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What parents could there be that would desire their child to earn love and favor from them in place of merely receiving it? These can never be earned since love and favor are antecedent to anything children do, and seeing that this acceptance is unattainable by any action (other than faith concerning salvation), all things received are all things “given” (1 Tim 6:17).

Surely in all things God has the best in mind for His children, in that what was established in reference to “works” (first covenant) by man is incomparable to that which is established by grace in Christ. When the subject is our relationship with God it is always better to receive than give (i.e. Luke 10:42), for as we know there is nothing other than love and gratitude (praise) the creature can offer to the Creator.

- NC


After the fall, and until grace reigned, everything was on the ground of work*. Able offers the firstling of his flock; it is his work - no doubt a work of faith; faith in God led him to do the right thing, by it was his act. But now, the light of grace does not lead the awakened soul to offer, but to accept the fullness of the offering which has been made. Now gift or grace is in quite a different way than work. Each blessing is provided, and the believer is free to accept in faith, not doing any act to secure it. “Blessed be the God and Father of our Lord Jesus Christ, who hath blessed us with all spiritual blessings in heavenly places in Christ” (Eph 1:3).

Let us look at the difference between Israel entering the land, and the man in Christ. Everything depended on their act. They must go in and possess the land. True, God brought them in, but they had to act in order to possess, and those who went in without faith did not remain possessors.

Now the believer is united to the Lord Jesus, and is in full title and ownership of the heavenly places before he enjoys any of it. True, as he accepts in faith the portion which grace has given him, the greater is his sense of possession and consequently of his enjoyment. In the one case the act was necessary in order to obtain possession; in the other, there was as much title before enjoying possession, as there was consequent to possession. If I only possess heaven in proportion to my act of faith as in the case with Israel respecting Canaan, I have no right of possession but as I secure it; my sense of owning the land is only as I set foot on it.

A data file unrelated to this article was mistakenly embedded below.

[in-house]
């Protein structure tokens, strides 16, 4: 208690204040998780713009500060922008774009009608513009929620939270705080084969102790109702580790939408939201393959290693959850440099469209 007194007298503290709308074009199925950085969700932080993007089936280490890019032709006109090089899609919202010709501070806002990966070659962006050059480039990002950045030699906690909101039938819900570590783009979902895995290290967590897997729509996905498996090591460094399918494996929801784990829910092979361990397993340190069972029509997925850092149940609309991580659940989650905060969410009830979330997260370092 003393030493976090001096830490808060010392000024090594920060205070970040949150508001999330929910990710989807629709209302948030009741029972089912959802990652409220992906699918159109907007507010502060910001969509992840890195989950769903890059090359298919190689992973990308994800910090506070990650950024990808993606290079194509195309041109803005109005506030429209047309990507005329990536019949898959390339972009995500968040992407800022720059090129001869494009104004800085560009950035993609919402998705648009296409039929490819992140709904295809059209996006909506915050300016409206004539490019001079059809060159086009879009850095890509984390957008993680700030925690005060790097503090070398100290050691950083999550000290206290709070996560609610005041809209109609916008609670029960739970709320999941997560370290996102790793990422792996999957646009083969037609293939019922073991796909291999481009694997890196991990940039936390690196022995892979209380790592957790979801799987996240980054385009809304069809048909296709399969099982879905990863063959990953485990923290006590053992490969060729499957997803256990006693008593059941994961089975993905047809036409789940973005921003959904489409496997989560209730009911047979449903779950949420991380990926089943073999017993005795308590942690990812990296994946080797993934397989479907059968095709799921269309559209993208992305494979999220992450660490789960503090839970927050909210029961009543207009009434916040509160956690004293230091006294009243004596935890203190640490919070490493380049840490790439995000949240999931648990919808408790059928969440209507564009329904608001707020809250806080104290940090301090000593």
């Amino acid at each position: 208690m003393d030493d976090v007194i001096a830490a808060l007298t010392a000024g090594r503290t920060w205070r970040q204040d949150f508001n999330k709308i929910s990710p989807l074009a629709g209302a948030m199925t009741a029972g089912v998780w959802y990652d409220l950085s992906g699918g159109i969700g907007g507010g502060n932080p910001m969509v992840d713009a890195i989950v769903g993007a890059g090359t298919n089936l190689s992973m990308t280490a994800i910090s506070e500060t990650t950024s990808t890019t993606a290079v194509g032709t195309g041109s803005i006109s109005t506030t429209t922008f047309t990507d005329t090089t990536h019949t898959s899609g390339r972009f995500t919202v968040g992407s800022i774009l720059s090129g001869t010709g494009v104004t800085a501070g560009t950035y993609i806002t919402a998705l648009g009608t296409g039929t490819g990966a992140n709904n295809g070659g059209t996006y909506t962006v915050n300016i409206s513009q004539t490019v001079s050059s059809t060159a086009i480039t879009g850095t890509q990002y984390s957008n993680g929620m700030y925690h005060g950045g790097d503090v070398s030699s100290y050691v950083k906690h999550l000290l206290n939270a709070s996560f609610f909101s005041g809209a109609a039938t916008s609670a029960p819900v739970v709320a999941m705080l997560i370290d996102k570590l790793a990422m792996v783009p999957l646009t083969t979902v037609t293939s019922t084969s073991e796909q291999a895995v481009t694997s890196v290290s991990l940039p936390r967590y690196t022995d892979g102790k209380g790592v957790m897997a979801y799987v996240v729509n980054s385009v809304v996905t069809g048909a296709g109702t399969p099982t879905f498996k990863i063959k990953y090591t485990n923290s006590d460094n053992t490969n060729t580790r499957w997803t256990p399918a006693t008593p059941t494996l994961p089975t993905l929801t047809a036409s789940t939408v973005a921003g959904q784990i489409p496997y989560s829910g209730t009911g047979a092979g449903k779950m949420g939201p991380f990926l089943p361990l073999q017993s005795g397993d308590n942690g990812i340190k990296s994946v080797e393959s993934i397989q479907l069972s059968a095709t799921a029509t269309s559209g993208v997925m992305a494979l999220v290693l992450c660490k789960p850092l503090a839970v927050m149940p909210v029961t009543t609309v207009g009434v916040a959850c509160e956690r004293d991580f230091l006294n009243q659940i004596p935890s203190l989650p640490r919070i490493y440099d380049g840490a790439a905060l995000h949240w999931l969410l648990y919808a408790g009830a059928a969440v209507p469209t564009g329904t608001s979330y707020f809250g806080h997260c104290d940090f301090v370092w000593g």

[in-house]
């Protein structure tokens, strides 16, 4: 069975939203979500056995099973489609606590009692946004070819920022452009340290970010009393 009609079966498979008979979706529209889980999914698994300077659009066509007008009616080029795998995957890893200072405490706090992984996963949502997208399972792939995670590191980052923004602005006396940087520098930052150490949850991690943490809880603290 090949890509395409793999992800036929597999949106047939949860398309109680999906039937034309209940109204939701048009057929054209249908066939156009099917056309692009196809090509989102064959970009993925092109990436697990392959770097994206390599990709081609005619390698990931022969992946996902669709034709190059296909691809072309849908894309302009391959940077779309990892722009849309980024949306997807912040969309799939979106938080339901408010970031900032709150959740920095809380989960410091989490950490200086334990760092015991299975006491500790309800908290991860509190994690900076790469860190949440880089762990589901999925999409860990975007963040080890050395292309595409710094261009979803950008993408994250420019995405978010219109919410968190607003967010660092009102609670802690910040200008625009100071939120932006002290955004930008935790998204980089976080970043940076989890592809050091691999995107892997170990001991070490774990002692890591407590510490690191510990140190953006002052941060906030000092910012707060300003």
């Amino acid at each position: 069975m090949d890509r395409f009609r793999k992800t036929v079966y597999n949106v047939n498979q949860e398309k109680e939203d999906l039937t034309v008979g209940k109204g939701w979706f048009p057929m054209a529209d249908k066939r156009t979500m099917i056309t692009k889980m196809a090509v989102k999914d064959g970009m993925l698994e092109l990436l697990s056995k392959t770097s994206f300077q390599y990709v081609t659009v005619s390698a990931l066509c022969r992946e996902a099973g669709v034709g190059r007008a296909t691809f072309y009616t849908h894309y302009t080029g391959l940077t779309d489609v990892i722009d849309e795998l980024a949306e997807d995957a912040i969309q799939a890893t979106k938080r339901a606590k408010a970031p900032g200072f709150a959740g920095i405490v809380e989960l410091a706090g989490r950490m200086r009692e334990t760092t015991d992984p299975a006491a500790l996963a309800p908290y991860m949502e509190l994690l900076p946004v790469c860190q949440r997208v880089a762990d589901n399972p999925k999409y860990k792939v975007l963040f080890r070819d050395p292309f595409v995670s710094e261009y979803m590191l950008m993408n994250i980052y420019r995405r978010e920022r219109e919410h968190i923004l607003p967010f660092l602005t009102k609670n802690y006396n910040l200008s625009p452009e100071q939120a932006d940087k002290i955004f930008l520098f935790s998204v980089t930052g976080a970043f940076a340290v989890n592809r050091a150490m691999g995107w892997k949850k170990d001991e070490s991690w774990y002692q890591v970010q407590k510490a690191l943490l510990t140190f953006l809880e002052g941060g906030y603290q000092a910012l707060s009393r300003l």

Hence I am necessarily anxious of my progress; my possession depends on it; whereas with a believer now, he has full title before he lays hold of any of it, and every apprehension of his portion only stimulates him the more to advance, and to be in association with Him who is there. It is the vastness of the blessing which he has in association with the Lord Jesus, which makes him long to apprehend it more, as Paul says, “That I may apprehend that for which I am apprehended of Christ Jesus” (Phil 3:12).

It is the breath and length, and depth and height, which occupy him who has the Lord Jesus dwelling in his heart by faith. He does not depend on his own progress for assurance of possession, but he is so assured of the unsearchable riches of Christ as his position, that he dwells on it in faith; and thus, as the greatness of his possession is realized, he longs to enter still more into what he is sure is his.

We all know the tendency there is in our hearts, and often in proportion to our earnestness to be on the line of attainment, instead of being simple recipients; and it is well for us to note the difference in state which the effort to attain produces, from that which grace or the acceptance of gift produces. One who is in the former is never even; he is elated at any sense of his progress, and depressed if he becomes conscious of his losing ground; though generally he is too well pleased with his own engrossment of desire to advance, and obtain more.

In the other, in proportion as the grace is simply held, there is a great evenness. There is ever a sense of being far behind in enjoying the vastness of what has been conferred; and there is the greatest thankfulness for a sight of it, while with each new acquisition, there is the sense that “the draught which lulls our thirsting awakes out thirst anew.” The one is like a man making a fortune; while the other is exploring the vastness of the gift bestowed on him; one necessarily is occupied with what he is doing; the other is praising the Lord for what He has done and shared with him.

- J B Stoney

Poster’s Opinion:
* “the ground of work”: or “works,” though now (OT) man (Israel - as representative of mankind) placed on trial due to the fall, works are what then and now manifests those who are of faith in God. Works have always been the life-flow concerning the evidence of faith, and faith is always the life-flow concerning the enablement of works!

Miles J Stanford Daily Devotional: None But The Hungry Heart